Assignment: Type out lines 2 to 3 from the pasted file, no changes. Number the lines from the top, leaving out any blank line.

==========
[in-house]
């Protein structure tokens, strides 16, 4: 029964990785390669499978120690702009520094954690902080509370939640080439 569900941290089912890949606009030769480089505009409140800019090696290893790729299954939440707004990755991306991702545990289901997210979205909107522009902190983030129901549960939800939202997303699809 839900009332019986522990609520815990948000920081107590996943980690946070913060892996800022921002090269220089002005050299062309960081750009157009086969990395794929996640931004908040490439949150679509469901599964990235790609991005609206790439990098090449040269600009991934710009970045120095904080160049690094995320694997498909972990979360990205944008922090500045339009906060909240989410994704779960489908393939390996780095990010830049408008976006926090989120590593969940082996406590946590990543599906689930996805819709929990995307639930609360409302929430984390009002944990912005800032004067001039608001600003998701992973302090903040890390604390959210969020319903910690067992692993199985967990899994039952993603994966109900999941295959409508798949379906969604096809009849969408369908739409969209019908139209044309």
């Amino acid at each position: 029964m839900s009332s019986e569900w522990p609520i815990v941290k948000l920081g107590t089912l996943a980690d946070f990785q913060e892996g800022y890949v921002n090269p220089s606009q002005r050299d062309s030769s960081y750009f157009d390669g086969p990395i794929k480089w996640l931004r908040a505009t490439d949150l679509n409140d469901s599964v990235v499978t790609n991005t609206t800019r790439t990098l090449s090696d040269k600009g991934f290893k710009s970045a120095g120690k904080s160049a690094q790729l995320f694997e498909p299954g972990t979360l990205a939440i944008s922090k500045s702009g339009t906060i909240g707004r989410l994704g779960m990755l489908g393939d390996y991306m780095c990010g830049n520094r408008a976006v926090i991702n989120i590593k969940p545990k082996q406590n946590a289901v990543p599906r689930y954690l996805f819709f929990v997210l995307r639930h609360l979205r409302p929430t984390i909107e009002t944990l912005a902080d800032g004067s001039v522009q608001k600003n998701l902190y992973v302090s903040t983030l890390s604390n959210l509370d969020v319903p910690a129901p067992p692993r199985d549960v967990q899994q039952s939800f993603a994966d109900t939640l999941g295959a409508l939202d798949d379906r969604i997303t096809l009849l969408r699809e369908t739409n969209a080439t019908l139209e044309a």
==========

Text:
């Protein structure tokens, strides 16, 4: 029964990785390669499978120690702009520094954690902080509370939640080439 569900941290089912890949606009030769480089505009409140800019090696290893790729299954939440707004990755991306991702545990289901997210979205909107522009902190983030129901549960939800939202997303699809 839900009332019986522990609520815990948000920081107590996943980690946070913060892996800022921002090269220089002005050299062309960081750009157009086969990395794929996640931004908040490439949150679509469901599964990235790609991005609206790439990098090449040269600009991934710009970045120095904080160049690094995320694997498909972990979360990205944008922090500045339009906060909240989410994704779960489908393939390996780095990010830049408008976006926090989120590593969940082996406590946590990543599906689930996805819709929990995307639930609360409302929430984390009002944990912005800032004067001039608001600003998701992973302090903040890390604390959210969020319903910690067992692993199985967990899994039952993603994966109900999941295959409508798949379906969604096809009849969408369908739409969209019908139209044309």
């Amino acid at each position: 029964m839900s009332s019986e569900w522990p609520i815990v941290k948000l920081g107590t089912l996943a980690d946070f990785q913060e892996g800022y890949v921002n090269p220089s606009q002005r050299d062309s030769s960081y750009f157009d390669g086969p990395i794929k480089w996640l931004r908040a505009t490439d949150l679509n409140d469901s599964v990235v499978t790609n991005t609206t800019r790439t990098l090449s090696d040269k600009g991934f290893k710009s970045a120095g120690k904080s160049a690094q790729l995320f694997e498909p299954g972990t979360l990205a939440i944008s922090k500045s702009g339009t906060i909240g707004r989410l994704g779960m990755l489908g393939d390996y991306m780095c990010g830049n520094r408008a976006v926090i991702n989120i590593k969940p545990k082996q406590n946590a289901v990543p599906r689930y954690l996805f819709f929990v997210l995307r639930h609360l979205r409302p929430t984390i909107e009002t944990l912005a902080d800032g004067s001039v522009q608001k600003n998701l902190y992973v302090s903040t983030l890390s604390n959210l509370d969020v319903p910690a129901p067992p692993r199985d549960v967990q899994q039952s939800f993603a994966d109900t939640l999941g295959a409508l939202d798949d379906r969604i997303t096809l009849l969408r699809e369908t739409n969209a080439t019908l139209e044309a």